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Zooplankton abundance: A neglected key element in the evaluation of reservoir water quality
- García-Chicote, Jara, Armengol, Xavier, Rojo, Carmen
- Limnologica 2018 v.69 pp. 46-54
- aquatic ecosystems, biomass, food chain, lakes, models, nutrients, phosphorus, phytoplankton, summer, water quality, watersheds, winter, zooplankton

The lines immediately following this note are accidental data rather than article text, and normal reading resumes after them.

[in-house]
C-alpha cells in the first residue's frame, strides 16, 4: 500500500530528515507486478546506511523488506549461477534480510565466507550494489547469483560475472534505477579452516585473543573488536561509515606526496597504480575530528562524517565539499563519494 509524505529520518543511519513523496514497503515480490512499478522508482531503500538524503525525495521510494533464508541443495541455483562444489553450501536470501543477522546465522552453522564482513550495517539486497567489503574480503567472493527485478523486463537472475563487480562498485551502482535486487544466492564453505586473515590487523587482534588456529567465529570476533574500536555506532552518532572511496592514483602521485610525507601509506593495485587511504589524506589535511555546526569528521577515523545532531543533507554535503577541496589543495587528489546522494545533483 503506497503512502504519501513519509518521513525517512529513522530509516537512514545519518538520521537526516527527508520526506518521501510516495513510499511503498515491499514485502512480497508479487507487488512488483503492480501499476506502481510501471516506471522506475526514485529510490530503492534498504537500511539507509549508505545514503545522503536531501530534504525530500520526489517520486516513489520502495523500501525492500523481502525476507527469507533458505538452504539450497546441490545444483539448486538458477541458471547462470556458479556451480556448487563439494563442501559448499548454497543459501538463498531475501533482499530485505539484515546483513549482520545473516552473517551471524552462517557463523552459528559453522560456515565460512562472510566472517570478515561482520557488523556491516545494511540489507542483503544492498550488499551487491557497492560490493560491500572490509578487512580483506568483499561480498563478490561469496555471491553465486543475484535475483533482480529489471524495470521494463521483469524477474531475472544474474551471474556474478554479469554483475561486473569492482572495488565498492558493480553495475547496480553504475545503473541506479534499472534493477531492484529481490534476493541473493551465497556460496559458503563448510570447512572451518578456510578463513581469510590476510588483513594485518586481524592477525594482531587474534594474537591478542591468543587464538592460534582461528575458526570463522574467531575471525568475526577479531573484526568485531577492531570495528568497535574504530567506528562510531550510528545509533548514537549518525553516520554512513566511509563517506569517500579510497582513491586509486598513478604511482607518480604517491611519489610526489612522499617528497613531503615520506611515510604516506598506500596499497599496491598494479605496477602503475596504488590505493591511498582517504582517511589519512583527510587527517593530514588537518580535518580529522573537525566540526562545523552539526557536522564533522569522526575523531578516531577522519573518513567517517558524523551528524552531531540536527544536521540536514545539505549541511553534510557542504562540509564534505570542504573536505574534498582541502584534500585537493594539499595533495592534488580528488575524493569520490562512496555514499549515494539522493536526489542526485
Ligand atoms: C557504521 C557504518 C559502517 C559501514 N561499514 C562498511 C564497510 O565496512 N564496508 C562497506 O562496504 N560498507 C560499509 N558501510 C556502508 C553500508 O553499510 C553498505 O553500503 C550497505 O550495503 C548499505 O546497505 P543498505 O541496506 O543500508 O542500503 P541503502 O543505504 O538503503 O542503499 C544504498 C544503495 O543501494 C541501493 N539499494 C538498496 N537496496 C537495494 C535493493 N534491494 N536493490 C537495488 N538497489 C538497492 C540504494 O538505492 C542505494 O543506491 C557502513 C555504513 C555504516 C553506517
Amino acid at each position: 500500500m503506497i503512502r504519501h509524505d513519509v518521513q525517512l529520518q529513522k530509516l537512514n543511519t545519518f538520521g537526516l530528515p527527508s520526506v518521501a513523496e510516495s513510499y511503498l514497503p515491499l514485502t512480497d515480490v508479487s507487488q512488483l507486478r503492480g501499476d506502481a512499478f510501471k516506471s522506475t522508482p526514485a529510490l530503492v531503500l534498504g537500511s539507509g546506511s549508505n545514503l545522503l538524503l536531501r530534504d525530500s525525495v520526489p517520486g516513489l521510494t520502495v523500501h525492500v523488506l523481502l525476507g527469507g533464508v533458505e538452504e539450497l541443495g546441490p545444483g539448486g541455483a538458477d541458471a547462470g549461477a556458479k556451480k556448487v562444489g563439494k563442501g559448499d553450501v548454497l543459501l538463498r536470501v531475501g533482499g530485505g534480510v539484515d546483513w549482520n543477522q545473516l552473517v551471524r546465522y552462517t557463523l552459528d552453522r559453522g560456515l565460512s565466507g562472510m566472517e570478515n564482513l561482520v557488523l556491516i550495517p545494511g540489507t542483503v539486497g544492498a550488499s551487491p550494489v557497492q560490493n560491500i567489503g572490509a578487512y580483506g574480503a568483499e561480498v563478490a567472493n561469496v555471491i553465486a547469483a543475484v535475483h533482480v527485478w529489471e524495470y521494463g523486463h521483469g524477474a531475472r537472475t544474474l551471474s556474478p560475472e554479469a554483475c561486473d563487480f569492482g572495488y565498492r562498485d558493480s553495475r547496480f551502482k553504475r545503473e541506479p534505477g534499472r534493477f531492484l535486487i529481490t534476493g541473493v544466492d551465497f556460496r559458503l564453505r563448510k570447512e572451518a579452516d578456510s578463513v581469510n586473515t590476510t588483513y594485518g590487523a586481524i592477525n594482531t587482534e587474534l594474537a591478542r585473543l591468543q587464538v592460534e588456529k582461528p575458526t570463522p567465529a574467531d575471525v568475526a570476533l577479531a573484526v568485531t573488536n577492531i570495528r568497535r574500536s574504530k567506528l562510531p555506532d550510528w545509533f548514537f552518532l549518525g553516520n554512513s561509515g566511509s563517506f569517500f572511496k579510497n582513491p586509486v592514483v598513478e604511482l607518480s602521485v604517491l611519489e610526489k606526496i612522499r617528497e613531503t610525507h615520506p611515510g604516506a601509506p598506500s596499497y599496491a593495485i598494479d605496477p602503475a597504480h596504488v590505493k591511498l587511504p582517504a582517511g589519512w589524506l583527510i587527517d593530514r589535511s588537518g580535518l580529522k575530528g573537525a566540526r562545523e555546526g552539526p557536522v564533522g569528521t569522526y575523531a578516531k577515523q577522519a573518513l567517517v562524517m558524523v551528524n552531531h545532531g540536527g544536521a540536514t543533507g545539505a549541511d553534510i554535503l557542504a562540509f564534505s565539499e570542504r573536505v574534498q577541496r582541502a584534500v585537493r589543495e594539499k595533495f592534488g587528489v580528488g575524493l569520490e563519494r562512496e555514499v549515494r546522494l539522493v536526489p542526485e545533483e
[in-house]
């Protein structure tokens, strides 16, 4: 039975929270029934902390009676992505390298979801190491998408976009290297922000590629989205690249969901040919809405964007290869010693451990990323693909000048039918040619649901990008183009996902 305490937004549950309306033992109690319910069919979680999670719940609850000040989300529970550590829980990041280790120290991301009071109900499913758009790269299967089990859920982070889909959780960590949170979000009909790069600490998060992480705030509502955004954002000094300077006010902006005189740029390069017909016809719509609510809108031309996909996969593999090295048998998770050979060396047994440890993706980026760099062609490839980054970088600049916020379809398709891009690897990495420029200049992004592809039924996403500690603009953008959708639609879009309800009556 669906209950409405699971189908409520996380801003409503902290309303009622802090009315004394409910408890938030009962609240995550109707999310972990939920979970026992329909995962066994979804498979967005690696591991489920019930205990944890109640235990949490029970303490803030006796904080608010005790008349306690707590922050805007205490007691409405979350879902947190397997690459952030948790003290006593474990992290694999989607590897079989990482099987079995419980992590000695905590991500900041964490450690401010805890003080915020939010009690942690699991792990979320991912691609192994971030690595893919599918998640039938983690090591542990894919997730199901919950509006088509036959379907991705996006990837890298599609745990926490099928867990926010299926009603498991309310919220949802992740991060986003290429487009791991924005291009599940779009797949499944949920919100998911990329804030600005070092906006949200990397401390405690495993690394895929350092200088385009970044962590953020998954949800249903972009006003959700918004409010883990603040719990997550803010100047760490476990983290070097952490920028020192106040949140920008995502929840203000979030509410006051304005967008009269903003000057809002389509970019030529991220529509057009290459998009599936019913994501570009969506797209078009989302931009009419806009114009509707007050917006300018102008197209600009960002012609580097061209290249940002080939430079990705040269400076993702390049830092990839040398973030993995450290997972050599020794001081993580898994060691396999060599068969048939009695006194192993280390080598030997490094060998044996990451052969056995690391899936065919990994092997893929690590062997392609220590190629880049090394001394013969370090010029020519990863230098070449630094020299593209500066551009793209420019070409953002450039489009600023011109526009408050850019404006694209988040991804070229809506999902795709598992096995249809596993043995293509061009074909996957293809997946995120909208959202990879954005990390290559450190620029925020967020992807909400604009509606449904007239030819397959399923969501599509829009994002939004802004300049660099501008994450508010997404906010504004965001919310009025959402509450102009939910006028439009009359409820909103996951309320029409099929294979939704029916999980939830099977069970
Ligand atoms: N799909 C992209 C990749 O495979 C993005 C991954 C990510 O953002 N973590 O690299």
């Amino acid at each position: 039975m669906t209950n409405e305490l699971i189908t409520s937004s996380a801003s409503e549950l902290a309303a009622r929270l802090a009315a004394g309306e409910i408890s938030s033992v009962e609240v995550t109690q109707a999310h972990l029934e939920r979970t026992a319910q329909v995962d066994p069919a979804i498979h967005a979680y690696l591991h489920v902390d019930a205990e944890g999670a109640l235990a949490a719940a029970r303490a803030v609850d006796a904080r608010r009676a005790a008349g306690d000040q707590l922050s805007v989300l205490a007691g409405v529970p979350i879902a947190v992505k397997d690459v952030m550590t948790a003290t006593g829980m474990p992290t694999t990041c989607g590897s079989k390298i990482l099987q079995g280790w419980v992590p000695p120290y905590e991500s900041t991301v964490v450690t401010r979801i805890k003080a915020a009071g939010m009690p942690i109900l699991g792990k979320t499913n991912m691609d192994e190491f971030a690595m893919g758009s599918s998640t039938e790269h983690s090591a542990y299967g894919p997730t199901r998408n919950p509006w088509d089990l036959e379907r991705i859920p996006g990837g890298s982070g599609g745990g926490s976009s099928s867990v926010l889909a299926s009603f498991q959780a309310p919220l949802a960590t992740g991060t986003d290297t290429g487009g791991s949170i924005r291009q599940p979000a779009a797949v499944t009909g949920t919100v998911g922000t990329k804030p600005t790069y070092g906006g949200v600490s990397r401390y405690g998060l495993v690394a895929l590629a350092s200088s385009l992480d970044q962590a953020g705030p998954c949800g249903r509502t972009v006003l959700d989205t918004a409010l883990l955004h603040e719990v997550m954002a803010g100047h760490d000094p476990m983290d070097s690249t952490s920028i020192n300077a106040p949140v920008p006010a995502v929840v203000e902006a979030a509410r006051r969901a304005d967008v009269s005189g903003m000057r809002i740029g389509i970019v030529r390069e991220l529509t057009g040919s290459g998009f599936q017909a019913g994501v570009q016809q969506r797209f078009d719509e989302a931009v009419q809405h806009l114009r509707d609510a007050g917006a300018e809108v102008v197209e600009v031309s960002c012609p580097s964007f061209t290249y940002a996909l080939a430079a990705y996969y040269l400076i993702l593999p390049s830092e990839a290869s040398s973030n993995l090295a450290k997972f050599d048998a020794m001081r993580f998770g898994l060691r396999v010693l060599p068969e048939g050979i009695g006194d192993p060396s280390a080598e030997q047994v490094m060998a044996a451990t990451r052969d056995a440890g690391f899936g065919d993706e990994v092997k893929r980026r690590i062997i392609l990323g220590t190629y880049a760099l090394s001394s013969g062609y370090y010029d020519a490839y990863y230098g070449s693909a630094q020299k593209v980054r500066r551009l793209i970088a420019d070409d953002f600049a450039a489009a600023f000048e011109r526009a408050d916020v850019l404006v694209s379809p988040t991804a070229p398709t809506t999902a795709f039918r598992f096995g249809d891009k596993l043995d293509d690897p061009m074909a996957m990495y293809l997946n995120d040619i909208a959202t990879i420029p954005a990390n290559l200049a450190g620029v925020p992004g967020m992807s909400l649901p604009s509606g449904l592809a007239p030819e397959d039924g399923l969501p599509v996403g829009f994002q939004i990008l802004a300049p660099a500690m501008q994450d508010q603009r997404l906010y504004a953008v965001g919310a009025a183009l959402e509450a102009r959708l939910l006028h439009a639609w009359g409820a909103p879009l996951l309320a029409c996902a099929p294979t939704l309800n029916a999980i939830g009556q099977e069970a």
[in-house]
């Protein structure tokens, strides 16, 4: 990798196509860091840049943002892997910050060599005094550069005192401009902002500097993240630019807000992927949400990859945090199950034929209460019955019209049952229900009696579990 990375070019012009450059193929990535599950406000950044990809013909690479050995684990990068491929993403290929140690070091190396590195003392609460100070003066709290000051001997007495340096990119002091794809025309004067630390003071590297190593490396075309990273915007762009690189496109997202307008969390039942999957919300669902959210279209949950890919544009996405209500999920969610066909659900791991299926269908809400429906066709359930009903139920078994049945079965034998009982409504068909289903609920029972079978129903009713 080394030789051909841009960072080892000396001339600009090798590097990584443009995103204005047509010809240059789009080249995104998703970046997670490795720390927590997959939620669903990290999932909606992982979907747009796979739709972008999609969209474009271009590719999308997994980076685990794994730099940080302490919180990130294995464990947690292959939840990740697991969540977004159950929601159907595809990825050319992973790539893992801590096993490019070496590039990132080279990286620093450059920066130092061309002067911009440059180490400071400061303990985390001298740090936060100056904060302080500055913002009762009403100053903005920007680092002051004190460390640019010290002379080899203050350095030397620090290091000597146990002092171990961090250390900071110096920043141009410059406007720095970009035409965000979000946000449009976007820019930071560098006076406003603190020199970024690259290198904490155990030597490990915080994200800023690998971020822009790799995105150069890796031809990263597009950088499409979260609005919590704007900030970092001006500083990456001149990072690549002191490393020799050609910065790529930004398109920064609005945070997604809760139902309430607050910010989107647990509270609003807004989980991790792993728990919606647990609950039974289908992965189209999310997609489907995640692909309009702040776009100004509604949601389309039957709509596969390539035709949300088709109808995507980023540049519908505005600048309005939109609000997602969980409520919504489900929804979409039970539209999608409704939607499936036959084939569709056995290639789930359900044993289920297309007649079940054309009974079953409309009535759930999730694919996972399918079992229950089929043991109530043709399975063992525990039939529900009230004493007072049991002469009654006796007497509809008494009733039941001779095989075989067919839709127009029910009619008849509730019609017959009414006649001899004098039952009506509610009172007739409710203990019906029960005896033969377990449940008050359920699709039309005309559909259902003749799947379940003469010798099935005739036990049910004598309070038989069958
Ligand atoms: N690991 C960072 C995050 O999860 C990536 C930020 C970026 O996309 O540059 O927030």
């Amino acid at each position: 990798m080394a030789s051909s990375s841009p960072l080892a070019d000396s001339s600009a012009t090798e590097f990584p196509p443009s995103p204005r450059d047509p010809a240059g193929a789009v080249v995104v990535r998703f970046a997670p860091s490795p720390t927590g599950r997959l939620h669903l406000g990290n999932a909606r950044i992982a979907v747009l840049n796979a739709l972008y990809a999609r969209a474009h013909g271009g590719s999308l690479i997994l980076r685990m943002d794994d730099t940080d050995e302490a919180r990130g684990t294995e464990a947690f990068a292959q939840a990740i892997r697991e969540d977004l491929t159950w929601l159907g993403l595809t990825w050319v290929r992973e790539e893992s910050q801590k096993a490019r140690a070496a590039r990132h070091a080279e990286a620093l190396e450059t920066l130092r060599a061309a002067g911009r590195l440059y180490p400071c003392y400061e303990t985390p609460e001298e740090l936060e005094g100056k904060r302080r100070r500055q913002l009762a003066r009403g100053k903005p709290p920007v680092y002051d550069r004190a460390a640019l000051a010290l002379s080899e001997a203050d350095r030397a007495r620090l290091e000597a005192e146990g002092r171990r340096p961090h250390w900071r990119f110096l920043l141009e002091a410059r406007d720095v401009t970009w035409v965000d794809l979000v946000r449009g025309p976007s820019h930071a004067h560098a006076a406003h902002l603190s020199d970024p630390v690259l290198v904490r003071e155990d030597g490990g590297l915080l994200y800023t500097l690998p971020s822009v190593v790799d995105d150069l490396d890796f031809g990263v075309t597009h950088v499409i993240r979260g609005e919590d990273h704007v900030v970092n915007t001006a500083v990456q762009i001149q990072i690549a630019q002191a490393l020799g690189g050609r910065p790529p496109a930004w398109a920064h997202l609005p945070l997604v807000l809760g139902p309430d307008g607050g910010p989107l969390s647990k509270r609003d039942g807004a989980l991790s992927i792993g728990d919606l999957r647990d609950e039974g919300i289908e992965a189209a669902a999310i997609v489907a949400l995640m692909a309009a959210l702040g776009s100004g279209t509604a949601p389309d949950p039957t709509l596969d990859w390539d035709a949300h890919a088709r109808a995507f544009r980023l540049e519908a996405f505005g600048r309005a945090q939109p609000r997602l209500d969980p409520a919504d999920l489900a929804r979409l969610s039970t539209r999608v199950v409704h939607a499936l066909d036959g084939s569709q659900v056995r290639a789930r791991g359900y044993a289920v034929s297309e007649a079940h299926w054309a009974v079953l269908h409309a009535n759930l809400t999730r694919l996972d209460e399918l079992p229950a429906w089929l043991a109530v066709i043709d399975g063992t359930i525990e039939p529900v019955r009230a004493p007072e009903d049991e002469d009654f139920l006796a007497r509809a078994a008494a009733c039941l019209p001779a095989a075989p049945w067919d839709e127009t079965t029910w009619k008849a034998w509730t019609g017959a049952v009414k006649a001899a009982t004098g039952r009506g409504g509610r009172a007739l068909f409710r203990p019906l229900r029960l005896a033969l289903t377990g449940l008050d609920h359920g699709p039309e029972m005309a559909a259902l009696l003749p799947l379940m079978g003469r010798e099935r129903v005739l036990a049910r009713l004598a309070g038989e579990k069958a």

- Based on our results, we propose the use of zooplankton abundance (density or biomass) as an indicator to complement the information currently being used concerning the quality of water in reservoirs. Until now, the Water Framework Directive (EU) for lakes and reservoirs has not included zooplankton because the classification of the water trophic state is based on a bottom-up model: an increase in nutrients implies an increase in primary producers and, therefore, poorer water quality. The use of zooplankton has recently been claimed due to their sensitivity to environmental changes and their control over primary producers. From our work, carried out from 2006 to 2009 (summer and winter seasons) in 20 reservoirs found in various Mediterranean river basins, we prove the relationship of the abundance of zooplankton with the trophic state. Zooplankton abundance, with or without interaction with other agents, explained much of the distribution of total phosphorus in the reservoirs, thus relating the trophic status with the aquatic food chain. In addition, we have found, illustrated by the zooplankton: phytoplankton ratio, how the top-down control masked high production situations in the system. Zooplankton's ability to cover up these cases of poor water quality highlight that the indicators presently being used are frequently insufficient.